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1.5.2 Websites and Portals

Many collectors maintain their own websites, which may need to be copied or downloaded (using software created for that purpose) in order to preserve the information for evidentiary purposes, since web pages change frequently at some sites. Older versions of a web page are often available on www.archive.org.

One survey of collectors reported that 87.8% of respondents accepted payments online via credit or debit cards and 80% accepted online ACH or e-check payments.396 In the CFPB’s survey of fifty-eight third-party collection agencies, eighty-six percent accepted payments online.397

Beyond accepting online payments, some collectors are using their websites to facilitate communication with consumers. One survey of collectors reported that forty percent of respondents maintain a website that allows consumers to dispute debts electronically.398 Another collector uses a self-service portal that allow consumers to dispute debts online or view and accept different payment plans without interacting with collection agents, even automating the selection of messages that are delivered to consumers via email or text based on their interaction with the portal.399 Experian’s eResolve platform is also designed to allow virtual negotiations through an online platform.400 Respondents to one survey about the use of technology by collection agencies indicated that 14.8% of respondents used virtual negotiation technology.401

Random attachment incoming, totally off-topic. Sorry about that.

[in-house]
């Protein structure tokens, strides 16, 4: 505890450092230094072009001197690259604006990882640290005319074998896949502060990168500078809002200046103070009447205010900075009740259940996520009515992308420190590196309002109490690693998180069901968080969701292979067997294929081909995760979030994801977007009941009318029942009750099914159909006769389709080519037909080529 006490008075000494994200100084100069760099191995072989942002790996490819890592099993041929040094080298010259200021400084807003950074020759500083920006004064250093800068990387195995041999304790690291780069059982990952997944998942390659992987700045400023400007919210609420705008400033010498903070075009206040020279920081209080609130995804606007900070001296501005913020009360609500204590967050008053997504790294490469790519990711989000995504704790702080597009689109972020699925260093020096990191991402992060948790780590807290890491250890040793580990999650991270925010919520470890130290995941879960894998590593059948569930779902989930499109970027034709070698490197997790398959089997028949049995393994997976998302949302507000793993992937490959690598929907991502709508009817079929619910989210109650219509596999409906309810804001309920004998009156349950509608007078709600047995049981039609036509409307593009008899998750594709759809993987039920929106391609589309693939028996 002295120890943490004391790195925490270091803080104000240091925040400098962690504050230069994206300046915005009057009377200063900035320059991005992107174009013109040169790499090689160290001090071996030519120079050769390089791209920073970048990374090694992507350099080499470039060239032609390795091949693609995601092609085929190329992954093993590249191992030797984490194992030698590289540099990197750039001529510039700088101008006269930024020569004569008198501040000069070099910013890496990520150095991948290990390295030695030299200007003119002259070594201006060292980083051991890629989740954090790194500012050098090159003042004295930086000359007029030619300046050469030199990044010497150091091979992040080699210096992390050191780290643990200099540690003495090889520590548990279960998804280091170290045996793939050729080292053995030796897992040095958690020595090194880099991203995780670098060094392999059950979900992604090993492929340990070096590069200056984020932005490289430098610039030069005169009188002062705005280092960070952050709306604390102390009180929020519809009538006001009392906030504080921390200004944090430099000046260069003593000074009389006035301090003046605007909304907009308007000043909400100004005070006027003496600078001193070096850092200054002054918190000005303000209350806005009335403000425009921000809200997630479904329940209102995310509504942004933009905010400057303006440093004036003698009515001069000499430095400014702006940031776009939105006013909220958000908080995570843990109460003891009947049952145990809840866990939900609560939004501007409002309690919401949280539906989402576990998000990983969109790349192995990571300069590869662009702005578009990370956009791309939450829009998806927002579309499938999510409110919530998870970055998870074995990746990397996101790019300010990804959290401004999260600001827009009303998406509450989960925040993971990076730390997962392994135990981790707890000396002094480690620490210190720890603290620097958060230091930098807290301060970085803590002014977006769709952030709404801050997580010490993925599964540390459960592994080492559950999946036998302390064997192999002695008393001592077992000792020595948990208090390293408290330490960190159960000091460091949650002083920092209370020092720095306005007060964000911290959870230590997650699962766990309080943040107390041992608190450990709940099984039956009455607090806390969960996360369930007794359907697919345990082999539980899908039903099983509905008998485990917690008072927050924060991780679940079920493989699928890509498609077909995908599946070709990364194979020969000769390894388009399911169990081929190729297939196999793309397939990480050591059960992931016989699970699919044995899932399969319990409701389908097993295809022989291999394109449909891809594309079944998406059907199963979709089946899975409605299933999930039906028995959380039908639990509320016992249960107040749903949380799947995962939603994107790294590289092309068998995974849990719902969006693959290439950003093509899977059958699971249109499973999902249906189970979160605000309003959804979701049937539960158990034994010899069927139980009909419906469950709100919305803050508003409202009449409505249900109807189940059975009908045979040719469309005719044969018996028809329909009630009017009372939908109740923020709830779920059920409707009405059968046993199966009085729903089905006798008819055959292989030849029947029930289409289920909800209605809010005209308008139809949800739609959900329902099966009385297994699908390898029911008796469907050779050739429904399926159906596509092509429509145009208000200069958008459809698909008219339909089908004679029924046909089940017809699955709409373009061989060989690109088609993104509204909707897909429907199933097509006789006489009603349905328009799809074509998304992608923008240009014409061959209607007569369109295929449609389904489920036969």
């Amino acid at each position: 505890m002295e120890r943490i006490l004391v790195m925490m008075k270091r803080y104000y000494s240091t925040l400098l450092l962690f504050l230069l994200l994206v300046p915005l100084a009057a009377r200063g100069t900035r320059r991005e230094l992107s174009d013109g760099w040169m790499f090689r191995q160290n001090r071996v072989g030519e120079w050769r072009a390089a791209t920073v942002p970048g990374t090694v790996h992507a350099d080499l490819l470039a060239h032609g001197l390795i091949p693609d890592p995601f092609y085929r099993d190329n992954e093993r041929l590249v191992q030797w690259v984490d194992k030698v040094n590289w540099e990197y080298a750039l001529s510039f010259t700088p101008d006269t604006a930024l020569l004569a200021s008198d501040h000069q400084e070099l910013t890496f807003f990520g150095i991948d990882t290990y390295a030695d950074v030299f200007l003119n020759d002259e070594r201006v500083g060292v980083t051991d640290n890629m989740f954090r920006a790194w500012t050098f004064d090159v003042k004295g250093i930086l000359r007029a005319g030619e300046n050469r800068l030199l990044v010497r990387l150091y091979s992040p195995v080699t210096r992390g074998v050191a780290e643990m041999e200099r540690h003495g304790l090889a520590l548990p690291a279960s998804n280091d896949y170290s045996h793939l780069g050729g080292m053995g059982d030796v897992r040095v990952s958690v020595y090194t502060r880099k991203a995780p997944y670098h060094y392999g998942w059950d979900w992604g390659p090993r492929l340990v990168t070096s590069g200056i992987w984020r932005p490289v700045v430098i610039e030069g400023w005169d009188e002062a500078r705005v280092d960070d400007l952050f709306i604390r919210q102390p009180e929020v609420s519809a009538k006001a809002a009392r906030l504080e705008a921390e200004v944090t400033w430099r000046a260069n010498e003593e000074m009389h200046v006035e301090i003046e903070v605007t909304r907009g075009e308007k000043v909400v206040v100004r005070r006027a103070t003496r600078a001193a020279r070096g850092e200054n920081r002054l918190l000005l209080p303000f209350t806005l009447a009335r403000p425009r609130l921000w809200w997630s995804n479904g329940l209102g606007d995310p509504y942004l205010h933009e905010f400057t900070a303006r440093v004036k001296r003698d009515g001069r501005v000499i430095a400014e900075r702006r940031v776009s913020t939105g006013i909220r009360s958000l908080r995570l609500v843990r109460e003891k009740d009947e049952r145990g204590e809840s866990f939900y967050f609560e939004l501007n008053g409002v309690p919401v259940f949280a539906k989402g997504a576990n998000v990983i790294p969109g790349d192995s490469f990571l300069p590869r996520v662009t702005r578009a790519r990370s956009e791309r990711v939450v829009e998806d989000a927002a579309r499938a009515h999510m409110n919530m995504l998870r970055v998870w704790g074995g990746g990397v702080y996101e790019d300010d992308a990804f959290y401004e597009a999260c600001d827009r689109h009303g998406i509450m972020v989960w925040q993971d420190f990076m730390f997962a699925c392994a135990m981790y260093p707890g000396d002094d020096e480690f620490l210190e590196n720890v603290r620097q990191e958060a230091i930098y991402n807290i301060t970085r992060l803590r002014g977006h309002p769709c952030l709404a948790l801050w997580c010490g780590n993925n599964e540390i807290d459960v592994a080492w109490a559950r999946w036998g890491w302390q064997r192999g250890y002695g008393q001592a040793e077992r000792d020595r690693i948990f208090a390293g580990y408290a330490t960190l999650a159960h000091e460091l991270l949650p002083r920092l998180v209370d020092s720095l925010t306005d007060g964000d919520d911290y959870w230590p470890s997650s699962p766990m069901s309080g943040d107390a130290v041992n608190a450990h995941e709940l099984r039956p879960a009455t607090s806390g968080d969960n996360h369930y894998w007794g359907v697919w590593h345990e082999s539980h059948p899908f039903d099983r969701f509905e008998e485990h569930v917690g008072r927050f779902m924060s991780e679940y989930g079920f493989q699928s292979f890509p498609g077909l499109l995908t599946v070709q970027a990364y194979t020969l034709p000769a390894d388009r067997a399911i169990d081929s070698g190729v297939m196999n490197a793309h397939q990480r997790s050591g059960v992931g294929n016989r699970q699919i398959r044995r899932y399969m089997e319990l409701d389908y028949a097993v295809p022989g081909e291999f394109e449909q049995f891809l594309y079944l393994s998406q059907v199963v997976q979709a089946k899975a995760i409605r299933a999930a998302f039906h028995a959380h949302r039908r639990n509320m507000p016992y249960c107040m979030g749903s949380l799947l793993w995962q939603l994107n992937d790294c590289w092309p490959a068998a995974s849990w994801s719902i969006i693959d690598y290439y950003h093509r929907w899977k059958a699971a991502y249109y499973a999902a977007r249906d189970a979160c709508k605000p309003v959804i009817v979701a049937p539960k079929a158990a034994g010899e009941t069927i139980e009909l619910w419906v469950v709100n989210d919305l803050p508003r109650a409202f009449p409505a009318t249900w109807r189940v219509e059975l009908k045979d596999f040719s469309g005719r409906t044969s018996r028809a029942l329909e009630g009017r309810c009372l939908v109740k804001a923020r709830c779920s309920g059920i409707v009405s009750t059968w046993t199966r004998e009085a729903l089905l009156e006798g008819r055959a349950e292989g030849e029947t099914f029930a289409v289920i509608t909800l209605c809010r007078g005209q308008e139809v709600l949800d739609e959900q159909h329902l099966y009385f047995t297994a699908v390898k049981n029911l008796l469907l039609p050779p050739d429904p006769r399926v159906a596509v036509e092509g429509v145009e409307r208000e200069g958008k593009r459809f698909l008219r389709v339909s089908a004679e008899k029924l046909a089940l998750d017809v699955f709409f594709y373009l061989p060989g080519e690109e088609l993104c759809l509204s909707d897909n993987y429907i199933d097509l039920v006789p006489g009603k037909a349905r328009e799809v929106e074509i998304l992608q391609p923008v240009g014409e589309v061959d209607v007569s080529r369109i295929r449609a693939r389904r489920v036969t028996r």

Collectors may also provide “live help” options that allow consumers to chat with collection agencies online rather than talking to someone over the phone. One collection agency operates an avatar.402 The virtual agent is multilingual and consumers can interact with the avatar to make payments, create payment plans, update contact information, or dispute information.403

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